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Jewish Journal

Thrifty gifts: DIY candles in a cup

by Julie Bien

November 11, 2013 | 11:50 am

With birthdays, housewarmings and various celebrations sprinkled throughout the year, it's always good to have an easy-to-make/easy-on-the-wallet gift to give.

This gift is most cost-effective when done in bulk (at least 4 or 5 candles) but it's not expensive if you only want to make one. The trick is to use as many repurposed things as possible (old teacup without a saucer? great! half-melted candlesticks that live in a drawer? perfect! essential oil that you use for baths? toss some in!)

This is also really easy--don't let the number of steps intimidate you. I just wanted to break it into little bits so it's easy to follow the instructions.

Supplies per candle:

-1 old ceramic mug, mug-like-thing, or porcelain teacup

(you can find them for $1 at most Goodwill or Salvation Army stores)

-1 candle wick with metal tab base

(available at places like Michael's in bulk)

-1-2 cups broken candles, leftover wax, or candle-making wax bars

(mine were salvaged from the depths of my boyfriend's closet while he was moving)

-scented oil (optional)

-1 wooden spoon you don't mind donating to the cause

 (they become nearly possible to clean after doing this craft, so I wouldn't recommend using them for food afterwards)

-1 double-boiler

(or, if you're like me and don't have one, MacGyver one out of a big pot filled about 1/3 of the way with water, and then another pot nested inside---the nested pot just can't touch the bottom of the bigger pot, otherwise you risk setting things on fire.)

Step 1.  Add water to your double boiler and put it over medium heat on the stove.

Step 2.  Chop your candles, wax, and candle bits into 1 inch pieces. Don't worry if you're using old candles and bits of the wick are left in--those will easily fall out when you melt the wax.

Step 3. Toss the chopped wax into the warmed double boiler. Turn the heat to medium low, and stir often. The wax should begin to melt relatively quickly.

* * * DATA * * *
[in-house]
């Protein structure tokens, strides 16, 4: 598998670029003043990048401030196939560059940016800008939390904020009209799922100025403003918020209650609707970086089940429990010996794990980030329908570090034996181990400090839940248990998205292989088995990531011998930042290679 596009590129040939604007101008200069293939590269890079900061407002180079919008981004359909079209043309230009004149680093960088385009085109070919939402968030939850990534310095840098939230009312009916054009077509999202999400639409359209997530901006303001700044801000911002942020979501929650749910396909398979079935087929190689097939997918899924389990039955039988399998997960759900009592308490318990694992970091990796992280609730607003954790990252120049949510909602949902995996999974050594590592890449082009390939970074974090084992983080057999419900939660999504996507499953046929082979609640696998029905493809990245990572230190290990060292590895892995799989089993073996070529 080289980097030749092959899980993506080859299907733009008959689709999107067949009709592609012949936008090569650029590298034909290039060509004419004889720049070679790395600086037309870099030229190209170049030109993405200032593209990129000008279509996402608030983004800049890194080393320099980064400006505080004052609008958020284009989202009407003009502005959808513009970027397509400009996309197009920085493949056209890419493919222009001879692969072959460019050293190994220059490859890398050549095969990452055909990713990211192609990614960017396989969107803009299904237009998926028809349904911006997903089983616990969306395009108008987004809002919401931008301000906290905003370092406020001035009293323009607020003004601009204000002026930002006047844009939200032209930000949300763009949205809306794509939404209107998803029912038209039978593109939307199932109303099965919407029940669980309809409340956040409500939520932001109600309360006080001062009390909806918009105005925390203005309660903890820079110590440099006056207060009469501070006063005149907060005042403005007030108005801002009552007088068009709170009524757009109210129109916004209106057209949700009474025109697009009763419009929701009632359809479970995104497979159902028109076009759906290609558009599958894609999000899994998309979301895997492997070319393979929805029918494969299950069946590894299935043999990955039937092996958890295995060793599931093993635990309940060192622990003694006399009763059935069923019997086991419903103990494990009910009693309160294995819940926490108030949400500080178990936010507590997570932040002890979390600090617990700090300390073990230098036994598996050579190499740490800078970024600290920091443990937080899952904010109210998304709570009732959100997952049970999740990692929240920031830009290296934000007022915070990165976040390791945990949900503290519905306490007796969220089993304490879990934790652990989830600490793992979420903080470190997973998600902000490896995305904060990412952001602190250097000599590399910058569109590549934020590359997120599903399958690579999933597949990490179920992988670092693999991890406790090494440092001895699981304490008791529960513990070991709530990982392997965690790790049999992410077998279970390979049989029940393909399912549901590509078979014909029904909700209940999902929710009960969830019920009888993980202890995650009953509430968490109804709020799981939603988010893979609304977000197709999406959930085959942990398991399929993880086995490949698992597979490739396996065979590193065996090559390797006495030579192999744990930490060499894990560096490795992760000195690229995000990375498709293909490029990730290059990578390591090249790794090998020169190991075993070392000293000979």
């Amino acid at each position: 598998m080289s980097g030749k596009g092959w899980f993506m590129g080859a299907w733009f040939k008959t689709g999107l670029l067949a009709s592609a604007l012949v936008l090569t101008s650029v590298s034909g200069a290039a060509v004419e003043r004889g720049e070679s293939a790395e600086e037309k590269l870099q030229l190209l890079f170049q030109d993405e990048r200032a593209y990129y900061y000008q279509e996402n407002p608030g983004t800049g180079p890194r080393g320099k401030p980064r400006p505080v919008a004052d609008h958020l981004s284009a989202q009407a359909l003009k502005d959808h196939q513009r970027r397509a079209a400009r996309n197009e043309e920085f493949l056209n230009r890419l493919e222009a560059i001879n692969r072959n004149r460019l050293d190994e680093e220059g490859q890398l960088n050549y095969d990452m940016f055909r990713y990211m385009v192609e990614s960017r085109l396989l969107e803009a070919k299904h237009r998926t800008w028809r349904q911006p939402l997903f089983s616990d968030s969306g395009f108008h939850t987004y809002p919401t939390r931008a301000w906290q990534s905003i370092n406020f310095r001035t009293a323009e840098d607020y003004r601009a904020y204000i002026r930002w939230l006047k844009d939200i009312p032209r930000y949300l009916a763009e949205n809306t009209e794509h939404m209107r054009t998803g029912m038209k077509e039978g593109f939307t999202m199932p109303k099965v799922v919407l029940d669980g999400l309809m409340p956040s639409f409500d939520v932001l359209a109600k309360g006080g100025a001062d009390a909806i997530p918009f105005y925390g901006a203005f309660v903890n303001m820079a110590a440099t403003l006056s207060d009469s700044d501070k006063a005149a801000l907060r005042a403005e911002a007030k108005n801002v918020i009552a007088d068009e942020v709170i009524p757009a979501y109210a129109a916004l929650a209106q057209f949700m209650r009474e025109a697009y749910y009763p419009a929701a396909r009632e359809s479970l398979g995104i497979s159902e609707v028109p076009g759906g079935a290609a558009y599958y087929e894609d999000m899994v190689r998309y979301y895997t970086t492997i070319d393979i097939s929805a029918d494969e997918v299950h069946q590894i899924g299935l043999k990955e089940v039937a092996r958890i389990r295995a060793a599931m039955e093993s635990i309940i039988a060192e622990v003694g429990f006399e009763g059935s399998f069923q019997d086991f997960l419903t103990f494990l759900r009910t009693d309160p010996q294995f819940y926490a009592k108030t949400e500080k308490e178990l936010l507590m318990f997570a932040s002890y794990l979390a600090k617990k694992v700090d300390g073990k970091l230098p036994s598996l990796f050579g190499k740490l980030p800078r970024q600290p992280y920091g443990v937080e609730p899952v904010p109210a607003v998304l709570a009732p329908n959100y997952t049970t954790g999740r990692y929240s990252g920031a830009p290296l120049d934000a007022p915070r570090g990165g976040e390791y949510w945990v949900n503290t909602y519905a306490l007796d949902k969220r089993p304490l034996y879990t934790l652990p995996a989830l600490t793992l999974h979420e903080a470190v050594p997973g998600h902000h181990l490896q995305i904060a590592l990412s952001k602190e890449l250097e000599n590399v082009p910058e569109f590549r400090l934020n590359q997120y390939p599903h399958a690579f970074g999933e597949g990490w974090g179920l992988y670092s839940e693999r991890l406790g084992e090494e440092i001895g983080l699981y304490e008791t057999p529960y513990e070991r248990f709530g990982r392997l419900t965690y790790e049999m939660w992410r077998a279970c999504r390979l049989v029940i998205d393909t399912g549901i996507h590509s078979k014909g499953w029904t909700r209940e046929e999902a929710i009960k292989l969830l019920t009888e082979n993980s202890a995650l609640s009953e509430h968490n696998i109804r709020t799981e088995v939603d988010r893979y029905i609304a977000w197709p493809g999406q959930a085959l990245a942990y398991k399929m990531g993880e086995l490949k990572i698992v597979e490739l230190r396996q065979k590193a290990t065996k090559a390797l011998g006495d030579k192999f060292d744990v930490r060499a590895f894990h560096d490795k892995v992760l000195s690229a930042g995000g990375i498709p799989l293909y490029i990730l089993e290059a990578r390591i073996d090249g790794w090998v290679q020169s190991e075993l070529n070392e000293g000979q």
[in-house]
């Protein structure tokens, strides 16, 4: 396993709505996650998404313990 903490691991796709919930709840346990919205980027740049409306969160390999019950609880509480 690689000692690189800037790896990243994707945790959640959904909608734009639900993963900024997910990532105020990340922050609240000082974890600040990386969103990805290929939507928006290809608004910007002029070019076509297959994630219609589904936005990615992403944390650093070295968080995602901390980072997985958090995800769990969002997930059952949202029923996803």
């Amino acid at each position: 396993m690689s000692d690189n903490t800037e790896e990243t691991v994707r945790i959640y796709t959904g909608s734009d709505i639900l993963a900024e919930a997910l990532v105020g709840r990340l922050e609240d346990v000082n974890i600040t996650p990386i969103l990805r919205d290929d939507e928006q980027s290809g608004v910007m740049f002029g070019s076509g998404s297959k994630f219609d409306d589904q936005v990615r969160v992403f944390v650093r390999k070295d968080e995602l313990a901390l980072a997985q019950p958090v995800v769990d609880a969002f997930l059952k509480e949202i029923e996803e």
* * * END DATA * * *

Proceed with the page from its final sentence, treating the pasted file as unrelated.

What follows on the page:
Step 4. Once the wax is mostly melted, add the scented oil (this is optional)

Step 5. Now that the wax is fully melted, dip the metal tab of the candle wick into the hot wax and quickly place it in the center of your mug or teacup. It will cool quickly, "cementing" the wick in place.

Step 6. Carefully pour the hot wax into the cup until it's a little more than an inch from the top (making sure to keep wick bits out of the candle). You should have some wax left in your pot--we'll use the leftovers in a bit.

Step 7. Prop, the wick in place with any long object. I used a knife, but a pen, spoon or chopsticks will work equally well. Let it sit for about an hour until it's set.

Step 8. Once the initial wax has set, the candle will have an indentation in the center. Now you can reheat the leftover wax that's still in the pan, and top off the candle until the hot wax is about 1/2 inch from the top. Once again, let it cool. This should take a little less than an hour.

Step 9.  Finally, trim the wick until it's between a 1/4" and 1/8" long. That's it!

Now you have a lovely candle for yourself or to give as an affordable gift.

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ABOUT THE AUTHOR

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Hi. I’m Julie Bien.

I’m a writing, blogging, coffee-drinking machine.

I also have a thing for sustainability, organic gardening, cooking, and easy crafting. I’m like Martha...

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